7
votes
1answer
1k views

Why do tectonic plates have a tendency to drift closer to the equator?

There are many factors that drive the movement of tectonic plates on the surface of asthenosphere, and some of these factors have a larger contribution than others (e.g. slab suction). One driving ...
16
votes
2answers
347 views

Did the impact event that caused the Chicxulub-Crater definitively and single-handedly cause the Cretaceous-Paleogene extinction?

Opinions abound on the web. What is the state of the current science regarding this theory and what is the best evidence? Is the theory gaining or losing traction? If it's losing what's the best of ...
12
votes
1answer
540 views

Can concretions form in non-sedimentary rocks?

Most modern works (e.g. Nichols 2009; Allaby & Allaby 1999) seem to restrict the definition of ‘concretion’ specifically to formations in sedimentary rocks. I have recently come across a taxonomy ...
22
votes
1answer
311 views

Estimating the permeability tensor of an oil field by remote sensing

I work a lot with numerical methods to solve multiphase flow in porous media for oil applications. In our field, we often use Darcy's law which states that the flux is negatively proportional to the ...
11
votes
2answers
479 views

Equatorial bulge and tectonic plates

It is well known that the Earth is not a sphere, but rather it bulges at the equator. Also it is well known that the Earth's crust is composed of 7 or 8 (depending on definition) major tectonic plates,...
11
votes
1answer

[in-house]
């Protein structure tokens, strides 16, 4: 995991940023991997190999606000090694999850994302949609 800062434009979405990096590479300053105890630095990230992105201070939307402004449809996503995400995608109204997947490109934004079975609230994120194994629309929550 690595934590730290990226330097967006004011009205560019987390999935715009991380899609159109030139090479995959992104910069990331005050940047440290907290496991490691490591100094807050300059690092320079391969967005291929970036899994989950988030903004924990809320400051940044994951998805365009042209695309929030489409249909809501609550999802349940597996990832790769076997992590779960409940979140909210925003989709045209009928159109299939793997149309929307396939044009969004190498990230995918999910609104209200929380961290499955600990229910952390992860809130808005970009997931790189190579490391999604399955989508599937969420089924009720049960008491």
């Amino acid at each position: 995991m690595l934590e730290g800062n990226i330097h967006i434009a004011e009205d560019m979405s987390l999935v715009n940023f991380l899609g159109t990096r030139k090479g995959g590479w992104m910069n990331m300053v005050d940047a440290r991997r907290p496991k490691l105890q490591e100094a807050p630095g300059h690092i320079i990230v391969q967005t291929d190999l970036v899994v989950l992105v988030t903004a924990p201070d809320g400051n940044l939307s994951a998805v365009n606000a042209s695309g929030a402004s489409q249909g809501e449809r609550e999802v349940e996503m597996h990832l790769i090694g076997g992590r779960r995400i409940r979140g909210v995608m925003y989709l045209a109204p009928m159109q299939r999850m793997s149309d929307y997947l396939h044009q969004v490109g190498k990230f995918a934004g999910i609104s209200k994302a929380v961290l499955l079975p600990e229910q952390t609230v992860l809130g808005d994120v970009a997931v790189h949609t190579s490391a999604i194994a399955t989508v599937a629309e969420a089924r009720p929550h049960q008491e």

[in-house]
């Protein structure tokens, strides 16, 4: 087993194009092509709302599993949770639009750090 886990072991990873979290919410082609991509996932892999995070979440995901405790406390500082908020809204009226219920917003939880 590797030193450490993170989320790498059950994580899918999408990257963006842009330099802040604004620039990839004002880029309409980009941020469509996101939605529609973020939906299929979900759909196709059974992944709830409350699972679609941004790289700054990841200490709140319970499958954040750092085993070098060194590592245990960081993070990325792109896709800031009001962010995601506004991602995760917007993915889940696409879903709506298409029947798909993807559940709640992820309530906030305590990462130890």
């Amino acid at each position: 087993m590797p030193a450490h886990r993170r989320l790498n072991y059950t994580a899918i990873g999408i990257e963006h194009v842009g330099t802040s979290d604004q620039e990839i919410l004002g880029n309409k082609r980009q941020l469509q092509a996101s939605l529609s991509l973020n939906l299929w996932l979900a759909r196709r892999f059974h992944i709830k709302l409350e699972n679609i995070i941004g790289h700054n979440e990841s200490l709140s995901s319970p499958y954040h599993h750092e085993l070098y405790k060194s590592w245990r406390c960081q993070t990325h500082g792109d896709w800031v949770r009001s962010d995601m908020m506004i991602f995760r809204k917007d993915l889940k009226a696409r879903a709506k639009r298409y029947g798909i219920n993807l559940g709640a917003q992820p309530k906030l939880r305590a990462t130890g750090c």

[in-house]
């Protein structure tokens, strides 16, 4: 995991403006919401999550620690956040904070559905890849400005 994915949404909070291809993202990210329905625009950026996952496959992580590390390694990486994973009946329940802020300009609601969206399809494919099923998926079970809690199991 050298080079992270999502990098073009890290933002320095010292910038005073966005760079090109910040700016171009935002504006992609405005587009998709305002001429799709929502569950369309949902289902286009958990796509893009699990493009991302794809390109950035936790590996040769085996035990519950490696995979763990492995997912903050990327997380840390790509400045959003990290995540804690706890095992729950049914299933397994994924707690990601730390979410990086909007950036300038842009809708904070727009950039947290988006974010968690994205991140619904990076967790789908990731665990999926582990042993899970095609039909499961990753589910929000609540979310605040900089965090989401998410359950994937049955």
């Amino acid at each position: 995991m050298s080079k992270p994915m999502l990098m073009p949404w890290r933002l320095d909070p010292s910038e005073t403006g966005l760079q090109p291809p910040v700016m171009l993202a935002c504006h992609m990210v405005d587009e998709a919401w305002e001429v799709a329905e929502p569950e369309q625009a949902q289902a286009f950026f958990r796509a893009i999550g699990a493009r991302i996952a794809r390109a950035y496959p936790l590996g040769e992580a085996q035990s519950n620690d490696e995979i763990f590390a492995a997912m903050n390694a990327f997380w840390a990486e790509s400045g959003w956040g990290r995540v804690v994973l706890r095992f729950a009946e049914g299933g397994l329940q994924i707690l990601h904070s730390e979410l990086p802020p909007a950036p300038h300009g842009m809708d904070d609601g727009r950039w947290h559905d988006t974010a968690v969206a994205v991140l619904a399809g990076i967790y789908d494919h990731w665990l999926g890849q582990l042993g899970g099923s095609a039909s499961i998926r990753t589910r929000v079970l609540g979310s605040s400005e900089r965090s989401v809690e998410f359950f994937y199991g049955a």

169 views

How do we determine subsurface composition?

Let's assume that a seismogram $s(t)$ is the convolution $s(t)=r(t)g(t)$ between a source signal $r(t)$ and propagation effects $g(t)$. If the source signal $r(t)$ is known, then we can obtain the ...
14
votes
2answers
603 views

Why is a seismogram interpreted as a convolution?

I remember reading in a geology book that a seismogram is a convolution between a source signal and propagation effects. In layman's terms, what does this really mean?
22
votes
3answers
9k views

How to distinguish P, S, Love, and Rayleigh waves in a seismogram?

What features should I look for to determine each of these kinds of waves in a seismogram? What signal processing methods (filters, transforms, etc...) should I use to determine them?
14
votes
2answers
349 views

How are subsurface wave speeds determined without subsurface sensors?

This is something I've never quite understood from a geology class I took years ago: Consider the following picture (courtesy of wikipedia) Obviously, we can't possibly have sensors deep in the ...
13
votes
2answers
936 views

What is a good definition of the word “rock” for teaching?

Note that it needs to include coal and chert, therefore the common answer "a rock is made of minerals" is incomplete.
28
votes
2answers
482 views

What would it take to confirm or refute the Snowball Earth Hypothesis?